Oh well, another day, another dollar, as the Obama economy continues to disappoint with a 0.2 percent growth rate for GDP in the first quarter for 2015.

I'm sure that President Obama and his administration are just as frustrated as you and me. But the truth is that liberals like Barack Obama just don't “get” the modern exchange economy. You could see this in their response to the Crash of 2008. Step One: Press the Keynesian “stimulus” button. Step Two: Back to the important stuff: health care, blaming Bush and greedy bankers, and green energy.

It's understandable. Politicians deal in power; so time spent in tending to the economy, to them, is time taken from the all-important power project. But politicians that think this way are deluded, because the power of the modern national politician is grounded in the health of the national economy. If a politician want to strut upon the world stage, first of all he needs a world-class national economy.

According to Michael Mann in The Sources of Social Power the national economy became really important around the time of Britain's Henry VIII. The problem was the expense of the standing army that a king needed to fend off rival powers. A monarch could no longer pay for his army out of his royal estates; he needed more money, lots more money.

Fortunately help was at hand. The big-time merchants, beginning to spread their wings in international trade, wanted the protection that a strong state could provide for their ships and cargoes. They agreed to be taxed to support the standing-army state and they also showed the monarch how their credit could finance his all-important foreign wars.

I just finished season one of The Tudors, and the non-stop sex doesn't leave much time for the Tudor economy. Perhaps it's all covered in Wolf Hall. But I doubt it.

Ever since the 16th century, politics and economics have been joined at the hip. If a king or president got the economy right he could go for world domination. If he got it wrong, then his dynasty or his party would get flushed down the toilet.

The British and the French staged a test of this in the Second Hundred Years War of the 18th century. The Brits founded their credit system on the Bank of England, run by London merchants, and won a world empire while cranking their national debt from nothing to 250% of GDP in 1815. The French went through multiple bankruptcies, culminating in the Revolution of 1789 and the epic defeat of 1815.

Since the battle of Waterloo, France has never been the same.

What was the British secret? They got the economy right, and never wrecked it to fund their imperial expansion.

But our time is different, because today war doesn't solve anything, and we spend money on useful social programs at home, right? Wrong!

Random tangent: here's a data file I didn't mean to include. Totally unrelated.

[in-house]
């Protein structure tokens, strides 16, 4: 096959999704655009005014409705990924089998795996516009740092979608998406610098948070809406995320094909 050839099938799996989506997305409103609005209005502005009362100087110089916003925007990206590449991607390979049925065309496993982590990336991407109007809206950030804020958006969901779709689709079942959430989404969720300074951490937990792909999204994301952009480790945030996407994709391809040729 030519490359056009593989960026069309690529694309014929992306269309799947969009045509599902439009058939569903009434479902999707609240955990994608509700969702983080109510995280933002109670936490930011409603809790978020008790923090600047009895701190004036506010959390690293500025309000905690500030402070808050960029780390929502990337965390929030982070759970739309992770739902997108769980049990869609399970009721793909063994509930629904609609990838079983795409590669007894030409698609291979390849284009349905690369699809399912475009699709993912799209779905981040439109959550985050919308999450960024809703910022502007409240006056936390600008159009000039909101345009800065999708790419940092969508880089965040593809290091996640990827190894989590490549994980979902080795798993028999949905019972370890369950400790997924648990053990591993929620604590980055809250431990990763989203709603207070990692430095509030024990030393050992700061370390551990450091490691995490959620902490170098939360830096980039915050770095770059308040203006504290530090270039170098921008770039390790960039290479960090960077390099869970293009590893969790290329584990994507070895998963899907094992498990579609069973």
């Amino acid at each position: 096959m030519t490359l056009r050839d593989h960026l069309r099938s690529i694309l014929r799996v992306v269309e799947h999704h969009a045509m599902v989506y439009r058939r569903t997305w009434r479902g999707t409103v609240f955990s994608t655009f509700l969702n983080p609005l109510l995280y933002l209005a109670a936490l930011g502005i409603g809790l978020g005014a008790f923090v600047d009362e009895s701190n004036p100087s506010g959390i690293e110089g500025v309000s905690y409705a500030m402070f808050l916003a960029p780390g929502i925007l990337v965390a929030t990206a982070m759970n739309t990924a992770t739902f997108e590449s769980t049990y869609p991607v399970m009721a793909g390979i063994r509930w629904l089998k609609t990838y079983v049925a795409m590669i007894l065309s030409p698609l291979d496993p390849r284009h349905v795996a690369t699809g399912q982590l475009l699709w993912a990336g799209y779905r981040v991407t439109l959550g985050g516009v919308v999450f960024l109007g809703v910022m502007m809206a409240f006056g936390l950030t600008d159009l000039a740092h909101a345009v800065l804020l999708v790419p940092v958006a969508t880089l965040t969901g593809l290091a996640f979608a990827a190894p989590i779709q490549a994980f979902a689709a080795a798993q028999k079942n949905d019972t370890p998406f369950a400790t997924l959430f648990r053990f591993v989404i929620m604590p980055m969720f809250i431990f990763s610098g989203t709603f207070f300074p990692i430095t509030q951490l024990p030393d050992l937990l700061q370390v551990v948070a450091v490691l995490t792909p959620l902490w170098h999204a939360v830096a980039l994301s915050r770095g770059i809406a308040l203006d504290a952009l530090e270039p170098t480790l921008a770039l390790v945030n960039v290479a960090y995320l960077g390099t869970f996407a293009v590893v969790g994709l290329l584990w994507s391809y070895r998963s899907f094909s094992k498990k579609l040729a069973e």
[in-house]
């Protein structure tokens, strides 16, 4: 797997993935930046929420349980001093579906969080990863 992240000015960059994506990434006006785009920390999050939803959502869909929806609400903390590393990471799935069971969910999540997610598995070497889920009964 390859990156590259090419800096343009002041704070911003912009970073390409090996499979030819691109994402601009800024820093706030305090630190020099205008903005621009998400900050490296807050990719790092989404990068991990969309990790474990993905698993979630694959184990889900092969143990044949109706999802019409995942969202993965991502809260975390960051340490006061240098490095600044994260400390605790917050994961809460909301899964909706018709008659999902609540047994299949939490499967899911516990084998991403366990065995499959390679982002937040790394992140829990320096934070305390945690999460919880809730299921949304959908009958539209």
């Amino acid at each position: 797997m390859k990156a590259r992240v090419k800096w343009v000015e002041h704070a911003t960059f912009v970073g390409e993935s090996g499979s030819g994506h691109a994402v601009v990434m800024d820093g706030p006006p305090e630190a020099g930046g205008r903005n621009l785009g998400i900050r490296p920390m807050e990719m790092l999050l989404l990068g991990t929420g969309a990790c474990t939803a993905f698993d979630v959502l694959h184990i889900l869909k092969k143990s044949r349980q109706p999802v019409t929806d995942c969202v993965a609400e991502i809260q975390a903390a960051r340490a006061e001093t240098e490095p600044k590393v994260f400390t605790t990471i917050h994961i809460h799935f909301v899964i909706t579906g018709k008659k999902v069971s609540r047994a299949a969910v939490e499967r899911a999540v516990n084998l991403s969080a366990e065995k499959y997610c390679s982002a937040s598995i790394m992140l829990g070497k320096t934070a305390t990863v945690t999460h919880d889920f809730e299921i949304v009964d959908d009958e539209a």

We moderns are in a more difficult situation because, since World War II, we use taxes not to reduce the national debt but to fund social programs in general and middle-class entitlements in particular.

This was okay, they said, because Keynesian economics provided the tools politicians needed to “fine-tune” the economy and also pay for the social programs and entitlements. Politicians could forget about the economy and concentrate on ginning up new social programs.

Only the economic experts were just telling the politicians what they wanted to hear: tax, spend, and borrow, especially during recessions. It messed up the economy in the 1970s, and again in the 2010s.

This isn't rocket science. Every politician should know in his heart that every spending program and every subsidy and every regulation damages the economy. Any politician that doesn't “get” that is deluding himself.

Any politician that doesn't “get” the economy is setting up his party for a trip to the political wilderness. Because when the economy doesn't work, the voters get to thinking that it's time for a change.

But we read, from John C. Goodman, that the Democrats are unconcerned about the economy and reform. He reckons that the Dems are committed to the following agenda for 2016:

  • Support for maintaining all major entitlement programs and resistance to any major reform.
  • Support for maintaining high taxes on high-income Americans.
  • Keeping the current financial reform regulations.
  • More action on global warming.

For Democrats, and Democratic voters, the economy can look after itself.

Meanwhile, the focus groups are telling the politicians that they should pivot to the economy. That's what catchphrases like “growing the economy from the middle out” are all about.

But I don't want politicians fobbing me off with yet another catchphrase. I want a president who really “gets” the importance of the economy.

Christopher Chantrill @chrischantrill runs the go-to site on US government finances, usgovernmentspending.com. Also see his American Manifesto and get his Road to the Middle Class.